SEATTLE -- There was a small victory for Seattle basketball fans (including me) Wednesday night. The town's resident NBA team, whatever opponent is playing the Oklahoma City Thunder (in this case the Memphis Grizzlies), knocked the Thunder out of the playoffs.
But that was barely consolation for the day's crushing news. When the NBA's Board of Governors voted down the proposal by a group of local businessmen to buy the Sacramento Kings and move them to Seattle as the Sonics, it ensured Seattle will be without NBA basketball for at least a sixth season -- with no guarantees that will change any time soon.
The issue isn't with the Kings staying in Sacramento. Kings fans did nothing to deserve losing their team, and the local government and a new California-based ownership group stepped up to meet every challenge set forth by the NBA over the past four months. Just five years after we went through our own painful relocation, few fans in Seattle relished the thought of putting another city through the same thing.
No matter how much NBA commissioner David Stern tried to emphasize that Wednesday's vote was about what Sacramento did instead of what Seattle failed to do, here in the Emerald City it was hard to interpret the rejection of the move as anything but a rejection of Seattle. Stern said Sacramento was the winner in this scenario, and therefore we must be the losers.
What really hurt was the NBA's unwillingness to seriously consider expansion as a win-win solution to the Sacramento-Seattle conundrum. From start to finish, Stern and his successor Adam Silver were clear that expansion was a remote possibility until the NBA has finished negotiating its next TV deal. (The current one, with ESPN and Turner Sports, expires at the end of the 2015-16 season.)
The steadfast opposition to expansion is perplexing given the unique strength of the offer made by the prospective Seattle ownership group led by Chris Hansen. Between their increased $625 million valuation of the Kings and an unprecedented $115 million relocation fee, the group indicated a willingness to pay $740 million for an NBA franchise in Seattle -- nearly $25 million for each of the other 30 owners and more than double the $300 million fee the last time the league expanded, to Charlotte in 2004.
Under the current TV deal, worth $930 million per year to the league, the difference to other teams between slicing the pie 30 ways and 31 ways is $1 million per year. While that figure is expected to jump under the next contract, even if we make the optimistic assumption that the NBA's rights will double in value every seven-year contract, it would take 25 years of TV money to offset the net present value to owners of awarding Seattle an expansion team. How long is that in professional sports terms? Of the league's 30 teams today, just six have enjoyed continuous ownership for the last 25 years.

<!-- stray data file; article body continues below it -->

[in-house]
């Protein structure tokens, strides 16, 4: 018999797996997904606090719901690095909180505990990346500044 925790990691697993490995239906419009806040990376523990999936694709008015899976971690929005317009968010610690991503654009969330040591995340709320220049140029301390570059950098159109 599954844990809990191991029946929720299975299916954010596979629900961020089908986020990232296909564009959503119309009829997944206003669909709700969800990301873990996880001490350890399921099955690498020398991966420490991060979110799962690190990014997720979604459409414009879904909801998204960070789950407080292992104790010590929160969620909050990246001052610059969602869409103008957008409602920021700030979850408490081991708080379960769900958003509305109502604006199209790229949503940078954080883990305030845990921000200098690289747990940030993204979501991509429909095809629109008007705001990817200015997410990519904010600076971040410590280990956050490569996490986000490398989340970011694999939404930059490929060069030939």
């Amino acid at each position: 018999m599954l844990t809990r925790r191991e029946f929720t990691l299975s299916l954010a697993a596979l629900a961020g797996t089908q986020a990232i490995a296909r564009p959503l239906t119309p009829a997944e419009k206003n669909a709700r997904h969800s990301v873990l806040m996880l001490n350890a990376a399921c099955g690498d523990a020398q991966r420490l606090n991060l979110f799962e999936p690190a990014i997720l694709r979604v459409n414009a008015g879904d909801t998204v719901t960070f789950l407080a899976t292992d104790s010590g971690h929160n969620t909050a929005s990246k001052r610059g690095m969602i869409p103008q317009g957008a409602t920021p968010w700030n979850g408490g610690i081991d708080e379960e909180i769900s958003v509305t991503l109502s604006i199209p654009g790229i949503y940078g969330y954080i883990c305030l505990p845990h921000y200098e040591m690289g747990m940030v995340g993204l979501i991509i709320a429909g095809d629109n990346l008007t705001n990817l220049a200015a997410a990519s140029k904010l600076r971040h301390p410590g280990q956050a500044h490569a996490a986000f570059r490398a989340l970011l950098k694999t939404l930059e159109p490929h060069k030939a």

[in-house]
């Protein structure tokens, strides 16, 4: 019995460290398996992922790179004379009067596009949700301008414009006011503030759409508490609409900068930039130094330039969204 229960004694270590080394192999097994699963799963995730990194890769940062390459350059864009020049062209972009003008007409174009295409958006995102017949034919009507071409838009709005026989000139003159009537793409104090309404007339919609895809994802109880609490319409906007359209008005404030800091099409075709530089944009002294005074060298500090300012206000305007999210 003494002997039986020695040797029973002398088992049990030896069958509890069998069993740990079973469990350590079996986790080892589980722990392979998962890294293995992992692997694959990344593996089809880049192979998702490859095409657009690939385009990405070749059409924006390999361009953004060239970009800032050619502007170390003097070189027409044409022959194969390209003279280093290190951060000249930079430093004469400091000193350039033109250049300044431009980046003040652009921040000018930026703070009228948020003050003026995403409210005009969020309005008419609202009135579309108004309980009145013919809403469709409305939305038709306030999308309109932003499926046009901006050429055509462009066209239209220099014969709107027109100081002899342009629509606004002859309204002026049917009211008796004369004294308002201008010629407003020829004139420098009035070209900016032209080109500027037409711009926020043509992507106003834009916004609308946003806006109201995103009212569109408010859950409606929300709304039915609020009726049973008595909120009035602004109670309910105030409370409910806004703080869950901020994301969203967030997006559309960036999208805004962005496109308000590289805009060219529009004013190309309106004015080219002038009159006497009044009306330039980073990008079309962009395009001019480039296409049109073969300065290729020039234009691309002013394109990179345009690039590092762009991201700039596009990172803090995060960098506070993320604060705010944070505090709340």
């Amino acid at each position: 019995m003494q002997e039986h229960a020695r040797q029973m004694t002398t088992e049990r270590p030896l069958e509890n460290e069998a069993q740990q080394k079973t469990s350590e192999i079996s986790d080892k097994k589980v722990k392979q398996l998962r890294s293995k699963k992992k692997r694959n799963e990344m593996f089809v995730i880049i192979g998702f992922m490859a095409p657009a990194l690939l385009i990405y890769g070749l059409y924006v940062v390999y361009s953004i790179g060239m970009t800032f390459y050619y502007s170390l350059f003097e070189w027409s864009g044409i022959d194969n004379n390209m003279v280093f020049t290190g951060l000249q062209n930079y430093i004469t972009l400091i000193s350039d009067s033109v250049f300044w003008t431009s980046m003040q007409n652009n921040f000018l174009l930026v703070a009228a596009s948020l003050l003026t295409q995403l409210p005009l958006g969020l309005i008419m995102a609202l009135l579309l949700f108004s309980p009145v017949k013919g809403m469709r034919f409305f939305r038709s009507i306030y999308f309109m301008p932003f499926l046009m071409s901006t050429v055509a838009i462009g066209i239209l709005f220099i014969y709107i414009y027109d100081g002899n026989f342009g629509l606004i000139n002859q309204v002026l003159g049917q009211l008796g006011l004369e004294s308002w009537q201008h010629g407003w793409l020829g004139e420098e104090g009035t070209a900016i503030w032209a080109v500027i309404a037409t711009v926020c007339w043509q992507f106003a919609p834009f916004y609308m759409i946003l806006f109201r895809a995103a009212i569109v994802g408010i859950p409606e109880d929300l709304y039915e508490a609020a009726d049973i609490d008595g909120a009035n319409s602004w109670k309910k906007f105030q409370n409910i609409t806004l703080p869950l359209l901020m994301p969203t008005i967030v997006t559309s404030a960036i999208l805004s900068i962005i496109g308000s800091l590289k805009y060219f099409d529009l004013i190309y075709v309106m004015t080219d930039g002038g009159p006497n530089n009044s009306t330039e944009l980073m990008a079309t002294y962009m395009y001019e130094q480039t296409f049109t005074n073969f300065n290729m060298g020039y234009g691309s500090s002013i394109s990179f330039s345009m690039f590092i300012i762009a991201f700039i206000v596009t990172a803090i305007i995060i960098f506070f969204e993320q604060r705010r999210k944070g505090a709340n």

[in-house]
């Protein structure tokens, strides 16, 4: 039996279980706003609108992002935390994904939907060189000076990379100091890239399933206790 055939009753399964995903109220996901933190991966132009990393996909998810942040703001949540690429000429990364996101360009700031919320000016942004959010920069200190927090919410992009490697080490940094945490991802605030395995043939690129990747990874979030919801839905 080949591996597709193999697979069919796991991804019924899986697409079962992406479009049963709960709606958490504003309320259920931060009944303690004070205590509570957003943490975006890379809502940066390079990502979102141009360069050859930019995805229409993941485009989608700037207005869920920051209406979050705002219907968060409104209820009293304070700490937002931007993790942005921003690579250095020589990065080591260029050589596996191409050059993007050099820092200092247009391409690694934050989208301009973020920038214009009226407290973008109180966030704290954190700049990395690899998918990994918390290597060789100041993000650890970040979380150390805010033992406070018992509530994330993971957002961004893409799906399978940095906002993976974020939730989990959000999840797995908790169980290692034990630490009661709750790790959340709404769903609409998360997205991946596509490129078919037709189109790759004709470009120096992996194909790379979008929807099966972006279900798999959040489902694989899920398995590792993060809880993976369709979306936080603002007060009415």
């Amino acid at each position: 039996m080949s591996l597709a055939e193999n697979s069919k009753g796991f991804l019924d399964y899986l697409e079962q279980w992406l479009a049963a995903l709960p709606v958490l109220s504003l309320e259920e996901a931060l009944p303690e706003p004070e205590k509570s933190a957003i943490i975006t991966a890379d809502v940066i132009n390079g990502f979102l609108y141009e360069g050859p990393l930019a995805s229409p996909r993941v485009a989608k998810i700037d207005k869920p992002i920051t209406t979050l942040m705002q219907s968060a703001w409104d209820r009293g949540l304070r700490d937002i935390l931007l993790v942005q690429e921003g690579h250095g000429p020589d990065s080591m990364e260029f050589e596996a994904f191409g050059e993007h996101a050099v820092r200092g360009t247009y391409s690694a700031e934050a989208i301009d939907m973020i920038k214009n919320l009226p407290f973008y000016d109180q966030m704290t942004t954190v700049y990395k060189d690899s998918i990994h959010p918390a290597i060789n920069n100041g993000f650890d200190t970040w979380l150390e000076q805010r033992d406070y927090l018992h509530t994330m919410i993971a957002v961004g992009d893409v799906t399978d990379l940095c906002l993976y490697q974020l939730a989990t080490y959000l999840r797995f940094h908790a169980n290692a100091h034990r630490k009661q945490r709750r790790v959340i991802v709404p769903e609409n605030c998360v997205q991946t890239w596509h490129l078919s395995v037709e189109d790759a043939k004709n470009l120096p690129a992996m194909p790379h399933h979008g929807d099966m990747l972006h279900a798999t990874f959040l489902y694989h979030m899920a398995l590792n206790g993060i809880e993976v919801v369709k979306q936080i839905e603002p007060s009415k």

That analysis assumes there's no benefit to TV negotiations in adding a team in the country's No. 12 market. In theory, the NBA should be better off demographically whenever it can add a market better than the current league average. As for other concerns about expansion -- talent dilution, an odd number of teams, etc. -- I direct you to Tom Ziller's epic takedown.
As the NHL has demonstrated, expanding too rapidly is dangerous. But on average, the NBA has added a team every four and a half years since the merger with the ABA (eight in 36 years). Both the MLB and NFL have averaged a new team every six years or so in a similar span (six since 1977 in MLB; six since 1976 in the NFL). By those standards, the NBA is actually overdue for expansion at nine years and counting. The NFL landed at 32 teams and MLB 30; going to 31 would put the NBA right in the middle.
Surely, part of the league's thinking is that by the time the next TV contract is wrapped up there may be more clarity about troubled franchises elsewhere. The Milwaukee Bucks, whose lease runs through 2017, are likely to eventually move if they're unable to replace or renovate the BMO Harris Bradley Center, and other teams could look elsewhere if attendance fails to improve over the next few seasons.
The problem with this logic is that the clock is already ticking on Seattle's plan for a new arena. The memorandum of understanding signed last fall by Hansen's group, the city and King County expires in 2017. Between now and then, the same forces that opposed the deal last summer will be reinvigorated by this opening. While Sonics fans were still grieving Wednesday afternoon, the longshore union that has filed litigation against the arena site called on local politicians to reconsider the plan. This fall's mayoral election could sharply change the political landscape.
Fighting off the anti-arena forces once again will require Sonics fans to maintain the passion they have shown since Hansen began pursuing a deal to bring the team back. That's going to be difficult to do on the strength of vague assurances that the NBA would like to return to Seattle. Hope can go only so far. At some point, fans will need the league to reciprocate some of the love they have shown for the Sonics. On Wednesday, that was nowhere to be found.